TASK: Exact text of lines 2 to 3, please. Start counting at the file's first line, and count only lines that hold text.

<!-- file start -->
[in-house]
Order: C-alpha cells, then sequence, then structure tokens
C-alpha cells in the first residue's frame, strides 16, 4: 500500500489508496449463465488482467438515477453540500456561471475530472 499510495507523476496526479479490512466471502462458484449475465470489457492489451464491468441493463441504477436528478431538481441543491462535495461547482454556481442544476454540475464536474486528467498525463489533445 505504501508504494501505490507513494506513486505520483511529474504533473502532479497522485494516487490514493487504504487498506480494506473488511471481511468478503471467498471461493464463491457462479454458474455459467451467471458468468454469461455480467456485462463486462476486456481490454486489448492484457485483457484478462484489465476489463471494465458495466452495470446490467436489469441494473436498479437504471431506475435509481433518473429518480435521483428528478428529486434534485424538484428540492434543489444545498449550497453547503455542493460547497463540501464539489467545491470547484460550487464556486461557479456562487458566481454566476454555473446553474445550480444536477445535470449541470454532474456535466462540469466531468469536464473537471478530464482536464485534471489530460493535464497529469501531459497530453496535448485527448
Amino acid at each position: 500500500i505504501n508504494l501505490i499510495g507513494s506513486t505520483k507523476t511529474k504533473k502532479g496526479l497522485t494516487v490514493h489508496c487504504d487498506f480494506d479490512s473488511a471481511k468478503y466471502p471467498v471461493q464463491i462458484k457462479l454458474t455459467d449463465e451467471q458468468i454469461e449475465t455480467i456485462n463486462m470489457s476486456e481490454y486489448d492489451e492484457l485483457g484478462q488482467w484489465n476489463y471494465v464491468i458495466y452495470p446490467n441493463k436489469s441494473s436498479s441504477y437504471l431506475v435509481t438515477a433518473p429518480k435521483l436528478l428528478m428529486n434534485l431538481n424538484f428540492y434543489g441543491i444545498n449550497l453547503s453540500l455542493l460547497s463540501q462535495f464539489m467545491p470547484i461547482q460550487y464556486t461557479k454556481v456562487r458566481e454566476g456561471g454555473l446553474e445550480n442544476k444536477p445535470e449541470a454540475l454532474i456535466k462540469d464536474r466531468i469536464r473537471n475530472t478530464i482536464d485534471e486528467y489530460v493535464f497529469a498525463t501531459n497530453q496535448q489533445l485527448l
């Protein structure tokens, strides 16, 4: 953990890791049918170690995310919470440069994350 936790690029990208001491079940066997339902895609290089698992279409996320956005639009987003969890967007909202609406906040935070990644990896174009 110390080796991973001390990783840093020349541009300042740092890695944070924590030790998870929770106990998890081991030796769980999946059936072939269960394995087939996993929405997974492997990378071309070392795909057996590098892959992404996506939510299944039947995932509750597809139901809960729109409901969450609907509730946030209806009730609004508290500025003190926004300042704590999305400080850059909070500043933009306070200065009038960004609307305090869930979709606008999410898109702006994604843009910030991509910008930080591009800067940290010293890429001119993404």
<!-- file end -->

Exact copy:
Order: C-alpha cells, then sequence, then structure tokens
C-alpha cells in the first residue's frame, strides 16, 4: 500500500489508496449463465488482467438515477453540500456561471475530472 499510495507523476496526479479490512466471502462458484449475465470489457492489451464491468441493463441504477436528478431538481441543491462535495461547482454556481442544476454540475464536474486528467498525463489533445 505504501508504494501505490507513494506513486505520483511529474504533473502532479497522485494516487490514493487504504487498506480494506473488511471481511468478503471467498471461493464463491457462479454458474455459467451467471458468468454469461455480467456485462463486462476486456481490454486489448492484457485483457484478462484489465476489463471494465458495466452495470446490467436489469441494473436498479437504471431506475435509481433518473429518480435521483428528478428529486434534485424538484428540492434543489444545498449550497453547503455542493460547497463540501464539489467545491470547484460550487464556486461557479456562487458566481454566476454555473446553474445550480444536477445535470449541470454532474456535466462540469466531468469536464473537471478530464482536464485534471489530460493535464497529469501531459497530453496535448485527448